by Ihab Rimawi
Updated from 12/12/18¬†Israel Restricts Vaccine Imports to Palestine
Lara Hamdan had no idea, when she went to the health services center in Ramallah, to vaccinate her one-year-old daughter, that the vaccination was not available and that she had to wait until Israeli authorities allow the vaccines to enter Palestine before her daughter can be vaccinated.
Hamdan was concerned that, if her daughter does not get the right vaccination for children on time, her health might be at risk.
Israel has halted admission of all vaccinations to the Palestinian territories, and has been holding them at its ports for over three months, claiming that a 1986 law allows the import of the vaccines from only 10 countries. However, the Palestinian Ministry of Health has been importing vaccines, ever since it was established in 1995, from the countries that were certified by the World Health Organization (WHO), and the vaccines were brought to Palestine by UNICEF.
Director general of the public health department, in the Palestinian Ministry of Health, Yasser Bouzieh, warned that barring or delaying the entry of vaccines will lead to the outbreak of many diseases which could lead to an epidemic, and will affect not only Palestine but the neighboring countries, and the region as a whole.
He said that many diseases have been eradicated in Palestine, due to the vaccination, and, by preventing them from reaching Palestine, it means that diseases such as polio, of which the last case discovered was in 1988, along with many other serious diseases such as chicken pox and measles. WHO had previously said that Palestine was free of these diseases, but it is now feared that they will come back to threaten the lives of the children.
Bouzieh said that the vaccination for tuberculosis will disappear from the stores of the Ministry of Health by the end of this month, and vaccine for pertussis, commonly known as “whooping cough”, has been unavailable for more than a month, as a result of the Israeli decision. Stockpiles of other vaccinations are also running out.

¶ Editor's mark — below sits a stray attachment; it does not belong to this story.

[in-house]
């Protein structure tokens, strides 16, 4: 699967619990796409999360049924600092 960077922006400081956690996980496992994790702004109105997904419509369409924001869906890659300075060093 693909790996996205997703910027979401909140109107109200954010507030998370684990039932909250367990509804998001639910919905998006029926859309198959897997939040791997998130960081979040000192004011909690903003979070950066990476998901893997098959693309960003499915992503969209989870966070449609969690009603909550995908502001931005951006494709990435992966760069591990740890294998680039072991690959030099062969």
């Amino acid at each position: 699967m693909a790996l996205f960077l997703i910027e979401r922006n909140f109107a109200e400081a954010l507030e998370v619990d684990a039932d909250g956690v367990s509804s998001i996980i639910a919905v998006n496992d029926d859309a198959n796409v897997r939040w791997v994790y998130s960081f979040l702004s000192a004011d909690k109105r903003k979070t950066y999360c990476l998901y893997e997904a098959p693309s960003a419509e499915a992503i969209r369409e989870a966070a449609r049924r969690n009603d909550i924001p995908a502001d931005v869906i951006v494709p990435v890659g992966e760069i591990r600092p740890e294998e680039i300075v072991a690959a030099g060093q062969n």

Undersecretary of the Health Ministry, Assad Ramlawi, wondered about the timing of the Israeli decision, particularly since this law has been in place for 32 years. ‚ÄúSo, why now?‚ÄĚ he asks.
He said that UNICEF has been bringing the vaccines to Palestine since 1995, and that they were all certified by WHO. He went on to say that the 10 countries which Israel allows the vaccines to be imported from may not be certified by WHO and, therefore, the ministry will not be able to get the vaccines from these countries.
Ramlawi further stated, according to WAFA, that efforts by UNICEF and WHO, to get Israel to change its decision, have not yielded any results thus far, expressing hope that pressure on Israel, at the United Nations, may persuade authorities to change their decision and allow the vaccines to reach Palestine before it is too late.
(edited for the IMEMC by c h r i s @ i m e m c . o r g)
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